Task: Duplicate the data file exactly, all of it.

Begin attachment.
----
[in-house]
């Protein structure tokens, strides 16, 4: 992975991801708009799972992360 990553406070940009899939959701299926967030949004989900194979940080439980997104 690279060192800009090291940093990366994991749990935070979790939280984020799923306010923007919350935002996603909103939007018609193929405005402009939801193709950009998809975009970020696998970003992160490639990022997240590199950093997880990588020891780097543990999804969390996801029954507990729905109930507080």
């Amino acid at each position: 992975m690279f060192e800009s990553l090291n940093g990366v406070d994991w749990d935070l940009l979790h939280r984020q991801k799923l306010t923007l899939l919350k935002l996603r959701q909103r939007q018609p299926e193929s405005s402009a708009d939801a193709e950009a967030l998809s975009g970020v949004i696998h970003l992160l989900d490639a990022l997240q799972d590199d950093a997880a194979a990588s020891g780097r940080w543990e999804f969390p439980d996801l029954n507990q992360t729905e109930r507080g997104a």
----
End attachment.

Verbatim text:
[in-house]
């Protein structure tokens, strides 16, 4: 992975991801708009799972992360 990553406070940009899939959701299926967030949004989900194979940080439980997104 690279060192800009090291940093990366994991749990935070979790939280984020799923306010923007919350935002996603909103939007018609193929405005402009939801193709950009998809975009970020696998970003992160490639990022997240590199950093997880990588020891780097543990999804969390996801029954507990729905109930507080």
């Amino acid at each position: 992975m690279f060192e800009s990553l090291n940093g990366v406070d994991w749990d935070l940009l979790h939280r984020q991801k799923l306010t923007l899939l919350k935002l996603r959701q909103r939007q018609p299926e193929s405005s402009a708009d939801a193709e950009a967030l998809s975009g970020v949004i696998h970003l992160l989900d490639a990022l997240q799972d590199d950093a997880a194979a990588s020891g780097r940080w543990e999804f969390p439980d996801l029954n507990q992360t729905e109930r507080g997104a």